Over the past six years, 110 villages in Africa and Asia received their power from solar panels and batteries that use zinc and oxygen. The batteries are the basis of an innovative energy storage system created by NantEnergy, a company owned by Patrick Soon-Shiong, a biotech entrepreneur and surgeon originally from South Africa.
Thomas Edison tried to develop batteries made with zinc 100 years ago. But he did not figure out how to make them technologically viable. NantEnergy says its zinc air batteries are the first to become commercially available.
Scientists at NantEnergy said they had achieved two key goals: to make the batteries rechargeable, and to lower their cost for energy storage to $100 per kilowatt-hour. That is a figure that some people in the industry have said is essential to creating a carbon-free electric grid that operates even when the sun is down and the wind abates.
Zinc air batteries are one of several potential alternatives to lithium-ion batteries, which have been the focus until now for large-scale power storage and electric vehicles.
What are the commercial sources of zinc?
Dr. Soon-Shiong, whose company gets its zinc from Indonesia, has cited the mineral’s abundance. The United States accounts for about 5 percent of the world’s zinc reserves and 7 percent of production, mostly from mines in Alaska, according to Sri R. Narayan, professor of chemistry at the University of Southern California. Australia and China have about half the world’s reserves and are among the largest producers.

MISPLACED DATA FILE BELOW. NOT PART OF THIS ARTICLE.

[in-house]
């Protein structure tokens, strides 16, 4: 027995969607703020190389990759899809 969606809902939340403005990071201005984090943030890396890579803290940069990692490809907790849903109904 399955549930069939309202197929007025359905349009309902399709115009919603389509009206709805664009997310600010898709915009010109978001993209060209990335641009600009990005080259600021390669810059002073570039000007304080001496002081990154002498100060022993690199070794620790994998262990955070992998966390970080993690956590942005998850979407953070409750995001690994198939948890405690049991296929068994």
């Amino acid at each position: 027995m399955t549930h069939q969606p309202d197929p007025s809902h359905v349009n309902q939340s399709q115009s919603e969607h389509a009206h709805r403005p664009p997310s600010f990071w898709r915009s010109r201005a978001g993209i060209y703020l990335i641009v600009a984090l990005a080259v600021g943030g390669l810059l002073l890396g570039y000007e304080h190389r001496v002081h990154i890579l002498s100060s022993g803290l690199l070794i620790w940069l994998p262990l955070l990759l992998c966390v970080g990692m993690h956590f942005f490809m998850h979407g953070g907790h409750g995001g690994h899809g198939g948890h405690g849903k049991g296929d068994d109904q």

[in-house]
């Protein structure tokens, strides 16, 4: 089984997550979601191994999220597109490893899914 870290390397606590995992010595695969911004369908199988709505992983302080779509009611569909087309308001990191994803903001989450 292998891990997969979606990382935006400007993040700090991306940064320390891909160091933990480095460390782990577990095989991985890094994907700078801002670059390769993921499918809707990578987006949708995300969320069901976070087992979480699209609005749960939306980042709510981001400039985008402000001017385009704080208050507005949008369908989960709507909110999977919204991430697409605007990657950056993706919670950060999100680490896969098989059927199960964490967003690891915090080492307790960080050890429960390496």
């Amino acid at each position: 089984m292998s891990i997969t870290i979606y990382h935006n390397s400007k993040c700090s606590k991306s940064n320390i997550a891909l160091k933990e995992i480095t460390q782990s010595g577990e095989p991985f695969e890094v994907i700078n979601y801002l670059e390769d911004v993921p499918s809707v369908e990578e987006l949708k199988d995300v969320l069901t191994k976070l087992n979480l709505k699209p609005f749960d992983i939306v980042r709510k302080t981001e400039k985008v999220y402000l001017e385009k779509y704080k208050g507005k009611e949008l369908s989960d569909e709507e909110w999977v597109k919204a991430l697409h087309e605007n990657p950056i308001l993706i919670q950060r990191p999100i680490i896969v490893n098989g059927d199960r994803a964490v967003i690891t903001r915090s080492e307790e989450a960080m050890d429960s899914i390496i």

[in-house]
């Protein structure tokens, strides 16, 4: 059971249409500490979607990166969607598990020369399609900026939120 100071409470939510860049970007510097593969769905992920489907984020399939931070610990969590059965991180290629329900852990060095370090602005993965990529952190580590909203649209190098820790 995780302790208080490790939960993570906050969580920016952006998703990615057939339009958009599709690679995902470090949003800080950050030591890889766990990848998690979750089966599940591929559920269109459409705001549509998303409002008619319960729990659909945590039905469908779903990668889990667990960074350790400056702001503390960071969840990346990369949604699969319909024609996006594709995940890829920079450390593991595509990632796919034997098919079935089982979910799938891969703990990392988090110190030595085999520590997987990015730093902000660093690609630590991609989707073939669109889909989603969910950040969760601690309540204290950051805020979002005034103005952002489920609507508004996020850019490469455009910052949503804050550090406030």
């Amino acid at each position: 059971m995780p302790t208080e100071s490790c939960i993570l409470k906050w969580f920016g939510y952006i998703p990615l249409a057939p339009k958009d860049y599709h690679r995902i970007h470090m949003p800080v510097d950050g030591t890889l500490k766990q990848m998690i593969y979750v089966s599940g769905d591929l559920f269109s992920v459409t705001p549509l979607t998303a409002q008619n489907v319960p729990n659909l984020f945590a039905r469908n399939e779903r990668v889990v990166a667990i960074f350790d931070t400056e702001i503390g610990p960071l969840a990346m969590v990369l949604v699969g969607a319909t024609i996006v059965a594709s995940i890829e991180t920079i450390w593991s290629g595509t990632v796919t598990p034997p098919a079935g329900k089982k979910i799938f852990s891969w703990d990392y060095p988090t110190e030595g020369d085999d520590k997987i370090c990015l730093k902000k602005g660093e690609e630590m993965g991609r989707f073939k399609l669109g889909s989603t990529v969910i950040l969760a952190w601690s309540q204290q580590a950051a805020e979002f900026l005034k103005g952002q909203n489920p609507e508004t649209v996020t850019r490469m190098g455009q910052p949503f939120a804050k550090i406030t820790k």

Dr. Narayan said reserves of lithium, a primary element in lithium-ion batteries, were one-twentieth those of zinc, but he added a note of caution. “At the present rate of production of zinc, zinc reserves will last about 25 years,” he said. “So it is not clear from the reserves available if we will have enough zinc to support the enormous need that will result from the demand for grid-scale batteries.”
Materials like lithium are costly in part because they are rare. The mining of lithium has also threatened the health and safety of workers in areas where it has been plentiful, like the Democratic Republic of Congo. Prolonged exposure to lithium has been associated with health effects like fluid buildup in the lungs. And lithium-ion batteries can pose a fire hazard.
Zinc air batteries lack toxic compounds, are not flammable and can be disposed of safely, according to MIT Technology Review. Still, the mining and processing of zinc does present hazards. It comes from an ore consisting of zinc sulfide and is usually produced in conjunction with lead, cadmium and nickel, Dr. Narayan said, and large-scale production can raise environmental issues from sulfur dioxide and cadmium-vapor release.